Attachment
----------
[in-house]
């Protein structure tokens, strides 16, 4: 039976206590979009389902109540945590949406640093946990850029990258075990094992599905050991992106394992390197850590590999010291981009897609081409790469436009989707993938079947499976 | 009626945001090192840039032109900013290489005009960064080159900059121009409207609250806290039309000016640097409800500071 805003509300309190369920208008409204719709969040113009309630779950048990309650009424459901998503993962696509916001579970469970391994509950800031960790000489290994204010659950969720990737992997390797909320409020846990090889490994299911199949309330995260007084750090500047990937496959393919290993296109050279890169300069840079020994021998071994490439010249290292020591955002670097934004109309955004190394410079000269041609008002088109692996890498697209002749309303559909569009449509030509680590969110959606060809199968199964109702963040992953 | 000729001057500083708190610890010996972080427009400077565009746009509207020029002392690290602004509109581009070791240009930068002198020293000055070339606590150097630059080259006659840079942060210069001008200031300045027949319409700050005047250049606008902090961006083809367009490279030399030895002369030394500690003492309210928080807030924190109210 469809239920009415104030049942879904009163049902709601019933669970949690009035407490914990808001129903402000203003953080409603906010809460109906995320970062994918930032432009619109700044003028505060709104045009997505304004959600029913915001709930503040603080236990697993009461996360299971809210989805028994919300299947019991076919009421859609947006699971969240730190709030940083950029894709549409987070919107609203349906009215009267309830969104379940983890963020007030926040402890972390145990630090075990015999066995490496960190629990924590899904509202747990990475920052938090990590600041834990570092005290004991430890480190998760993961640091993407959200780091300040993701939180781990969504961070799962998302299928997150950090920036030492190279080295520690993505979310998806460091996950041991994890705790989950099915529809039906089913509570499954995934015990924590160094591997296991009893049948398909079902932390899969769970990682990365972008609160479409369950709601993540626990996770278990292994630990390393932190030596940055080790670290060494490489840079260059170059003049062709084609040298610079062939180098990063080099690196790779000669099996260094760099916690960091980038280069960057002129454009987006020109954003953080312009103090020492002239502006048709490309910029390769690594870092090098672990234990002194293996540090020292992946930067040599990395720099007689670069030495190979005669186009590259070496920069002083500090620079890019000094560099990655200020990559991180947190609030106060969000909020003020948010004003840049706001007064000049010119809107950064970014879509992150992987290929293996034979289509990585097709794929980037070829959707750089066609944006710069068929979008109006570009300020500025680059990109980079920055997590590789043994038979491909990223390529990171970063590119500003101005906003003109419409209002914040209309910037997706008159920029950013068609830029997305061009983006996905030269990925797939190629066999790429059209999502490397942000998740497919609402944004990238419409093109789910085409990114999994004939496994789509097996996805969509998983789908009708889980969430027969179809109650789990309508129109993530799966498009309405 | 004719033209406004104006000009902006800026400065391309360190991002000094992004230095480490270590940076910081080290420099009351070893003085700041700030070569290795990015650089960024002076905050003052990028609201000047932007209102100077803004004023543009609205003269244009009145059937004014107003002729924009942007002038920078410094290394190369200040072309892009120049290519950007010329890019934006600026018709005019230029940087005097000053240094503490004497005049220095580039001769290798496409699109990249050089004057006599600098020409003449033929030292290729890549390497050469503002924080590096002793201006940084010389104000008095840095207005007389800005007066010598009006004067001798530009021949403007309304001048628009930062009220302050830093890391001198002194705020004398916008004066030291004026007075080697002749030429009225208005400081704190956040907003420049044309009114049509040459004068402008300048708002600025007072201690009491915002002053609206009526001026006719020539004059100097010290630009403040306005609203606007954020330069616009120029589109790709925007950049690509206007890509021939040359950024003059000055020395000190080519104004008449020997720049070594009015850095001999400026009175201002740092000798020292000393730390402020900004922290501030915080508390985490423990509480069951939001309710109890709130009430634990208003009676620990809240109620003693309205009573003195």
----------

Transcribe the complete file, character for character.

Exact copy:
[in-house]
């Protein structure tokens, strides 16, 4: 039976206590979009389902109540945590949406640093946990850029990258075990094992599905050991992106394992390197850590590999010291981009897609081409790469436009989707993938079947499976 | 009626945001090192840039032109900013290489005009960064080159900059121009409207609250806290039309000016640097409800500071 805003509300309190369920208008409204719709969040113009309630779950048990309650009424459901998503993962696509916001579970469970391994509950800031960790000489290994204010659950969720990737992997390797909320409020846990090889490994299911199949309330995260007084750090500047990937496959393919290993296109050279890169300069840079020994021998071994490439010249290292020591955002670097934004109309955004190394410079000269041609008002088109692996890498697209002749309303559909569009449509030509680590969110959606060809199968199964109702963040992953 | 000729001057500083708190610890010996972080427009400077565009746009509207020029002392690290602004509109581009070791240009930068002198020293000055070339606590150097630059080259006659840079942060210069001008200031300045027949319409700050005047250049606008902090961006083809367009490279030399030895002369030394500690003492309210928080807030924190109210 469809239920009415104030049942879904009163049902709601019933669970949690009035407490914990808001129903402000203003953080409603906010809460109906995320970062994918930032432009619109700044003028505060709104045009997505304004959600029913915001709930503040603080236990697993009461996360299971809210989805028994919300299947019991076919009421859609947006699971969240730190709030940083950029894709549409987070919107609203349906009215009267309830969104379940983890963020007030926040402890972390145990630090075990015999066995490496960190629990924590899904509202747990990475920052938090990590600041834990570092005290004991430890480190998760993961640091993407959200780091300040993701939180781990969504961070799962998302299928997150950090920036030492190279080295520690993505979310998806460091996950041991994890705790989950099915529809039906089913509570499954995934015990924590160094591997296991009893049948398909079902932390899969769970990682990365972008609160479409369950709601993540626990996770278990292994630990390393932190030596940055080790670290060494490489840079260059170059003049062709084609040298610079062939180098990063080099690196790779000669099996260094760099916690960091980038280069960057002129454009987006020109954003953080312009103090020492002239502006048709490309910029390769690594870092090098672990234990002194293996540090020292992946930067040599990395720099007689670069030495190979005669186009590259070496920069002083500090620079890019000094560099990655200020990559991180947190609030106060969000909020003020948010004003840049706001007064000049010119809107950064970014879509992150992987290929293996034979289509990585097709794929980037070829959707750089066609944006710069068929979008109006570009300020500025680059990109980079920055997590590789043994038979491909990223390529990171970063590119500003101005906003003109419409209002914040209309910037997706008159920029950013068609830029997305061009983006996905030269990925797939190629066999790429059209999502490397942000998740497919609402944004990238419409093109789910085409990114999994004939496994789509097996996805969509998983789908009708889980969430027969179809109650789990309508129109993530799966498009309405 | 004719033209406004104006000009902006800026400065391309360190991002000094992004230095480490270590940076910081080290420099009351070893003085700041700030070569290795990015650089960024002076905050003052990028609201000047932007209102100077803004004023543009609205003269244009009145059937004014107003002729924009942007002038920078410094290394190369200040072309892009120049290519950007010329890019934006600026018709005019230029940087005097000053240094503490004497005049220095580039001769290798496409699109990249050089004057006599600098020409003449033929030292290729890549390497050469503002924080590096002793201006940084010389104000008095840095207005007389800005007066010598009006004067001798530009021949403007309304001048628009930062009220302050830093890391001198002194705020004398916008004066030291004026007075080697002749030429009225208005400081704190956040907003420049044309009114049509040459004068402008300048708002600025007072201690009491915002002053609206009526001026006719020539004059100097010290630009403040306005609203606007954020330069616009120029589109790709925007950049690509206007890509021939040359950024003059000055020395000190080519104004008449020997720049070594009015850095001999400026009175201002740092000798020292000393730390402020900004922290501030915080508390985490423990509480069951939001309710109890709130009430634990208003009676620990809240109620003693309205009573003195």